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8 points about Hypermobility – What’s new and how could Pilates help you or your client with hypermobility spectrum disorder?

Historically symptoms related to joint hypermobility were under recognized leaving people who were experiencing symptoms related to joint hypermobility in a position where little help was available. Due to recent research into this important area there has now been a resulting increased awareness of joint hypermobility within both a public and clinical setting. While this is an important advancement I have personally experienced an increase in patients who have been ‘diagnosed’ with joint hypermobility who often do not fully understand the spectrum of joint hypermobility and what implications this can or in some cases cannot have. In this blog I have written 8 key facts to explore recent updates within the area of hypermobility and investigate how to manage some of the associated conditions often experienced with joint hypermobility.


  1. Joint hypermobility is the term universally accepted to define the capability that a joint or a group of joints have to move beyond normal limits. Hence, this is a descriptor rather than a diagnosis (Castori et al, 2017). Joint hypermobility is common in the general population and in many people, is of no medical consequence and does not give rise to any symptoms. Therefore, if hypermobility is present in one or more joints this does not automatically mean symptoms will be experienced.
  2. In a small percentage of people joint hypermobility can be associated with, but not limited to, pain, disturbed proprioception and a vulnerability to trauma (Castori et al, 2017). Symptoms can also be extra-articular including psychological distress, postural orthostatic tachycardia syndrome and bowel and bladder dysfunction. When hypermobile joints are associated with symptoms this was previously called Joint Hypermobility Syndrome (JHS)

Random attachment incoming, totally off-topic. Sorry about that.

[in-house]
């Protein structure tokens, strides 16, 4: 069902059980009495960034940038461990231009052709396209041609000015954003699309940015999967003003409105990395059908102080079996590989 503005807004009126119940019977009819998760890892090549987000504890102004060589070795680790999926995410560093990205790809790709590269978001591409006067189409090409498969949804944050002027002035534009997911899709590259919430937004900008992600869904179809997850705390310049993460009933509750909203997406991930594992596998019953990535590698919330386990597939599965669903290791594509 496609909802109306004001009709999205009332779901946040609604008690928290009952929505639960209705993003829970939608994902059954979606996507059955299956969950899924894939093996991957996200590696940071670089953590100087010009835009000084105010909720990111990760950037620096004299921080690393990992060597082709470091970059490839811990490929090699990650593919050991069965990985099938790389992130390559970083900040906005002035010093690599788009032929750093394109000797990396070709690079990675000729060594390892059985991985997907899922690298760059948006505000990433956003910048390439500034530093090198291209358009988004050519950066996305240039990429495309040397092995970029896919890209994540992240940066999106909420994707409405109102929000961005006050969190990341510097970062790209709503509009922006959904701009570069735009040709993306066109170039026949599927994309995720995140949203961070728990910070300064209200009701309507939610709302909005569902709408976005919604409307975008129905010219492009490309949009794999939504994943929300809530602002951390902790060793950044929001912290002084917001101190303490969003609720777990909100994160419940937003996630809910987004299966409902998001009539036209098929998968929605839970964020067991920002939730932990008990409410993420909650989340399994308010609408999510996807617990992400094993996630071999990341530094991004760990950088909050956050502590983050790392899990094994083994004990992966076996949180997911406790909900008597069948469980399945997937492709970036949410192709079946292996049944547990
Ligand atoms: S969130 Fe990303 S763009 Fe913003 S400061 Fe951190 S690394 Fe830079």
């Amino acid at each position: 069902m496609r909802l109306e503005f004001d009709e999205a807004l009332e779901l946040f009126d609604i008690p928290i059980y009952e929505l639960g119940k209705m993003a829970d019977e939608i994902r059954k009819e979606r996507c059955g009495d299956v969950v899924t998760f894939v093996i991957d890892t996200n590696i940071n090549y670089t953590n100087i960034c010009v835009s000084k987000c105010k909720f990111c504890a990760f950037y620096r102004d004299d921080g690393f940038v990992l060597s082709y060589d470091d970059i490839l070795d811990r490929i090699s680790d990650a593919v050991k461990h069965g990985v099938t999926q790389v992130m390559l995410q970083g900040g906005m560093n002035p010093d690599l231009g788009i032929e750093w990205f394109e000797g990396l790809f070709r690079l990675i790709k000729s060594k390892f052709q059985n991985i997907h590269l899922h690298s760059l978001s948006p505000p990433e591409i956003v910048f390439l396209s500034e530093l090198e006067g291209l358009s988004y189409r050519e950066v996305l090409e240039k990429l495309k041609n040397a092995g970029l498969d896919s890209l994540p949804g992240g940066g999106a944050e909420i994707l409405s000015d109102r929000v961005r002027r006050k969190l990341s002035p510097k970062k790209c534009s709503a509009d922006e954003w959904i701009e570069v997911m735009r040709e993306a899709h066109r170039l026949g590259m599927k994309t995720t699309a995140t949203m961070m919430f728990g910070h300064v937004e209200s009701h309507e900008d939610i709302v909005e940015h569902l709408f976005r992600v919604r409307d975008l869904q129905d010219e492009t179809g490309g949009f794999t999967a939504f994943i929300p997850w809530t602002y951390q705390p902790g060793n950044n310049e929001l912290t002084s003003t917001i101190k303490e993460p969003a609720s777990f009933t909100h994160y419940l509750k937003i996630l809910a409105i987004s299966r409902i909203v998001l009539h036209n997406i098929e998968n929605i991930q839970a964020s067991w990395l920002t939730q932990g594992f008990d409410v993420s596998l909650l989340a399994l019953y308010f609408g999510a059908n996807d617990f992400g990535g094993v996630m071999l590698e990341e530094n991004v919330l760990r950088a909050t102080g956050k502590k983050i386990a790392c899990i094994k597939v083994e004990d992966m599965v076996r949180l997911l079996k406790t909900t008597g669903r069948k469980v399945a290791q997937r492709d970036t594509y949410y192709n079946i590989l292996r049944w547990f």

3. Following the 2017 International Consortium on Ehlers-Danlos Syndromes it was decided there was often confusion between JHS and the Hypermobile variant of Ehlers-Danlos Syndromes (hEDS) making it difficult to distinguish between the two. (Tinkle et al, 2009). For more information on Ehlers-Danlos syndrome please click here. It was decided that the two conditions are part of the same clinical spectrum ranging from non-symptomatic generalised joint hypermobility to the most disabled individuals fitting the new diagnostic criteria for hEDS (Tinkle et al, 2017). The new full diagnostic criteria can be found here. Those individuals with hypermobility-related problems that do not have hEDS or any other Heritable Disorder of Connective Tissue are now given the diagnosis of Hypermobility Spectrum Disorder (HSD).
  4. The Beighton score is currently the most commonly used tool to identify hypermobility with the 5-part questionnaire also being used to establish a history of hypermobility (Juul-Kristensen et al, 2017). However, these tools only identify joint hypermobility not the symptoms that can be experienced in relation to hypermobility and are not in themselves a diagnosis of HSD.
  5. As with most conditions while diagnosis can be important, especially to rule out other potential causes of joint hypermobility, the most important thing is knowing how to best help symptoms that can be associated with HSD or hEDS. Physiotherapy has been shown to be a successful conservative managment for HSD and hEDS with a focus on exercise and pain management (Castori et al, 2012).
  6. Due to the nature of joint hypermobility exercise choices need to be specific and appropriate for the individual. Therefore, a progressive graded approach to exercise underpinned by motor learning theory is a good method when working with population groups experiencing joint hypermobility (Englebert et al, 2017). Care must be taken to consider pain, fatigue and fear of injury to avoid the patient losing confidence in the treating clinician.